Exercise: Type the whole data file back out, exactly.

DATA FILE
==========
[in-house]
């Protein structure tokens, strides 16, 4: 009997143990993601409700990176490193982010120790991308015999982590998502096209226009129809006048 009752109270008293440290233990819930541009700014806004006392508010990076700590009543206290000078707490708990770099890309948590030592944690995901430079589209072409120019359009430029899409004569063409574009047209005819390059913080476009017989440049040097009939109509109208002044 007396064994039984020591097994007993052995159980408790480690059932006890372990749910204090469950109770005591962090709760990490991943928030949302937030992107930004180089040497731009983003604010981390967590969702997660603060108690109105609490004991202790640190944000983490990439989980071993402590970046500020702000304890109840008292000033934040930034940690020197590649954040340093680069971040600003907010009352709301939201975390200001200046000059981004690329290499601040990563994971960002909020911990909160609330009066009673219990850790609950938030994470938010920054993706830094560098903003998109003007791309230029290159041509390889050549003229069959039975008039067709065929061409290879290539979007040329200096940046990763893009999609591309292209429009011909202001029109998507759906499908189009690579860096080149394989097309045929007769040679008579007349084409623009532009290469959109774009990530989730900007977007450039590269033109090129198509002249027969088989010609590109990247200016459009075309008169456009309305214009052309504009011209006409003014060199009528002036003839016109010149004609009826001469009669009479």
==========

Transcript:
[in-house]
């Protein structure tokens, strides 16, 4: 009997143990993601409700990176490193982010120790991308015999982590998502096209226009129809006048 009752109270008293440290233990819930541009700014806004006392508010990076700590009543206290000078707490708990770099890309948590030592944690995901430079589209072409120019359009430029899409004569063409574009047209005819390059913080476009017989440049040097009939109509109208002044 007396064994039984020591097994007993052995159980408790480690059932006890372990749910204090469950109770005591962090709760990490991943928030949302937030992107930004180089040497731009983003604010981390967590969702997660603060108690109105609490004991202790640190944000983490990439989980071993402590970046500020702000304890109840008292000033934040930034940690020197590649954040340093680069971040600003907010009352709301939201975390200001200046000059981004690329290499601040990563994971960002909020911990909160609330009066009673219990850790609950938030994470938010920054993706830094560098903003998109003007791309230029290159041509390889050549003229069959039975008039067709065929061409290879290539979007040329200096940046990763893009999609591309292209429009011909202001029109998507759906499908189009690579860096080149394989097309045929007769040679008579007349084409623009532009290469959109774009990530989730900007977007450039590269033109090129198509002249027969088989010609590109990247200016459009075309008169456009309305214009052309504009011209006409003014060199009528002036003839016109010149004609009826001469009669009479």